One of our family favorites is Escabeche, or a Sweet & Sour Fish dish. Escabeche is a common Spanish dish that is popular in Mediterranean and Latin American cuisine. Typically it refers to a dish of poached or fried fish that has been marinated in an acidic sauce before serving. It can also composed of other meats including chicken and pork, or vegetables. The Filipino version of Fish Escabeche is fried fish in a Sweet & Sour sauce. It is a favorite Filipino party food, specially when it’s made with a whole fish that’s artfully arranged on a platter and topped with colorful veggies and sauce.
I’ve made it the traditional way using whole fish, but my grandsons have difficulty with the small fish bones. To make it easier for them to eat I have started making Escabeche using fish fillets than have no bones. Any kind of white fish will work. We have used Tilapia, Flounder, Orange Roughy, and other white fish we find in the market.
Like many Filipino dishes Escabeche isn’t difficult to make, but it is “fussy” meaning its preparation requires several steps; in this case dredging, frying, chopping, and making the sauce. It takes about an hour or so tho cook so it’s not something I make very often, but when I do my family loves it!
6 – 8 Fish Fillets (any white fish: Tilapia, Flounder, Halibut, etc.)
1 Cup Flour
1 Tsp. Garlic Powder
1 Tsp. Ground Black Pepper
1 Tsp. Sea Salt
1/3 Cup Vegetable Oil
1 Cup Sugar
1/4 Cup White Vinegar
1 1/2 + 1/2 Cup Water
1/4 Cup Ketchup
2 Tbls. Corn Starch
1 Large Onion Sliced into strips
2 Medium Green Peppers Sliced into large chunks
4 Cloves Garlic roughly chopped
Serve right away. It goes great with steamed white rice.h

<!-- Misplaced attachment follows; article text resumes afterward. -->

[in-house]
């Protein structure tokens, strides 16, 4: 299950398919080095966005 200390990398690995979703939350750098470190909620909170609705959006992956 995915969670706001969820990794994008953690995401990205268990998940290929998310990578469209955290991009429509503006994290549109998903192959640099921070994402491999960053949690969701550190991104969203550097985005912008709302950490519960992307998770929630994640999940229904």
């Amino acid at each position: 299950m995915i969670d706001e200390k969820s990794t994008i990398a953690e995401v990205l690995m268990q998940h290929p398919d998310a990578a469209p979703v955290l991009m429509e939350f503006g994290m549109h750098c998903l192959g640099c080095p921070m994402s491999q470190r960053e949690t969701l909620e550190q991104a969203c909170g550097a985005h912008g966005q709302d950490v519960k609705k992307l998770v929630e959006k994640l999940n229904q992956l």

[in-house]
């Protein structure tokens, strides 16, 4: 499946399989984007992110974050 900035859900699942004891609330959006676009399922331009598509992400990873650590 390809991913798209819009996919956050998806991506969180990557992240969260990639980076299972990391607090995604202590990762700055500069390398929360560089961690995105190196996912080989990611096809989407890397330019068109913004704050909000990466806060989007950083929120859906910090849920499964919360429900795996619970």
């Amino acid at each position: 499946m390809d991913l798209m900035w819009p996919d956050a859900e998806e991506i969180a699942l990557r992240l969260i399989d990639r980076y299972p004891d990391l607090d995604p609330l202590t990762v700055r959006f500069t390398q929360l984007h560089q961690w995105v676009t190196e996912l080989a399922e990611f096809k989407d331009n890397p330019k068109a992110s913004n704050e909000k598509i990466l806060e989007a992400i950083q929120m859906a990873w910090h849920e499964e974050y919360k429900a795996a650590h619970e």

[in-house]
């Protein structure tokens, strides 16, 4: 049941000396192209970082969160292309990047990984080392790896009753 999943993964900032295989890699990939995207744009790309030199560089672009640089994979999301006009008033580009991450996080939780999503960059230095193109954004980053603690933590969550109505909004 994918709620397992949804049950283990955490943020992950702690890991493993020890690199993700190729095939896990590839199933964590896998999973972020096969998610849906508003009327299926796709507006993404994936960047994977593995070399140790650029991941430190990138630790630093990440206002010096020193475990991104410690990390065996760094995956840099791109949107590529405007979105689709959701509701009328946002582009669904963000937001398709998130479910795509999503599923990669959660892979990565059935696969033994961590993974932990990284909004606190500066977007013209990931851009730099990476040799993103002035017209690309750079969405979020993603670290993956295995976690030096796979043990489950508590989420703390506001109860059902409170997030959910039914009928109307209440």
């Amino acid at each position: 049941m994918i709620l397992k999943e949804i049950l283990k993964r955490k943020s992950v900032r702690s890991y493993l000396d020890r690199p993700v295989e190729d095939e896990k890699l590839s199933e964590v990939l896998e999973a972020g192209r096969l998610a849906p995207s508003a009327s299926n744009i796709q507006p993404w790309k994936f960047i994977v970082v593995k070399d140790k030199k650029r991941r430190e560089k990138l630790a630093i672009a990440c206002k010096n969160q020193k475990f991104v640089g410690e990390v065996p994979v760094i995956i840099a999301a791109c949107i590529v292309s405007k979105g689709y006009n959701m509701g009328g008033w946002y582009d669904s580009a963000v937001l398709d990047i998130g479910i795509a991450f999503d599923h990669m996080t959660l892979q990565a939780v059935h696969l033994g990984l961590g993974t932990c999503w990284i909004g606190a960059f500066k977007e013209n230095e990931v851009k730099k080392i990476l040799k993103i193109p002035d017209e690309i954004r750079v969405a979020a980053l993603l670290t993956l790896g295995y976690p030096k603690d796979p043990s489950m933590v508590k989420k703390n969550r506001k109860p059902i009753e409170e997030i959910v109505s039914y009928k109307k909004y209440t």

Escabeche - Filipino Sweet & Sour Fish
Popular Filipino dish featuring fried white fish in sweet & sour sauce.
Combine flour, garlic powder, salt & pepper and place in a shallow dish.
Heat oil over medium - medium high stove.
Rinse fish fillets and pat dry with paper towel.
Dredge fillets in flour mixture and place in heated oil.
Fry fish until cooked and turns golden brown - about 4 - 5 minutes per side depending on the thickness
Remove from pan and place on a plate covered with a paper towel to absorb some of the oil. Set aside.
Combine sugar, vinegar, ketchup, and 1 1/2 cups water in a sauce pan and bring to boil. About 10 minutes.
Mix 1/4 cup water with corn starch until smooth.
Slowly stir corn starch liquid into the boiling vinegar mixture to thicken. Reduce heat to low and let sauce gently simmer. Keep an eye on it, you don't want it to get too thick. If it gets too thick add a bit of water to thin.
Saute onions in the oil you fried the fish in until it starts to turn a bit soft.
Add garlic, saute until cooked.
Add green peppers and cook until peppers turn slightly soft.
Return fried fish fillets to pan with veggies.
Gently stir fish mixture for about 3 - 4 minutes.
Arrange fish and veggies in a platter.
Pour sauce over all.
The most efficient way to make this dish is to start making the sauce while the fish is frying. Keep the sauce simmering over low heat while you finish sauteing the veggies. Stir the sauce periodically to keep a skin from forming on the top.
When you drain the fried fish and set it aside keep it warm by placing it in a warmer or on the stove top. Don't cover the fried fish, it will get soggy.
When you replace the fish in the pan gently stir it so that the fillets warm up a bit. Transfer fish and veggies on to your serving dish (or you can keep it in the frying pan) and pour the hot sauce over all.
This dish is perfect served with steamed white rice.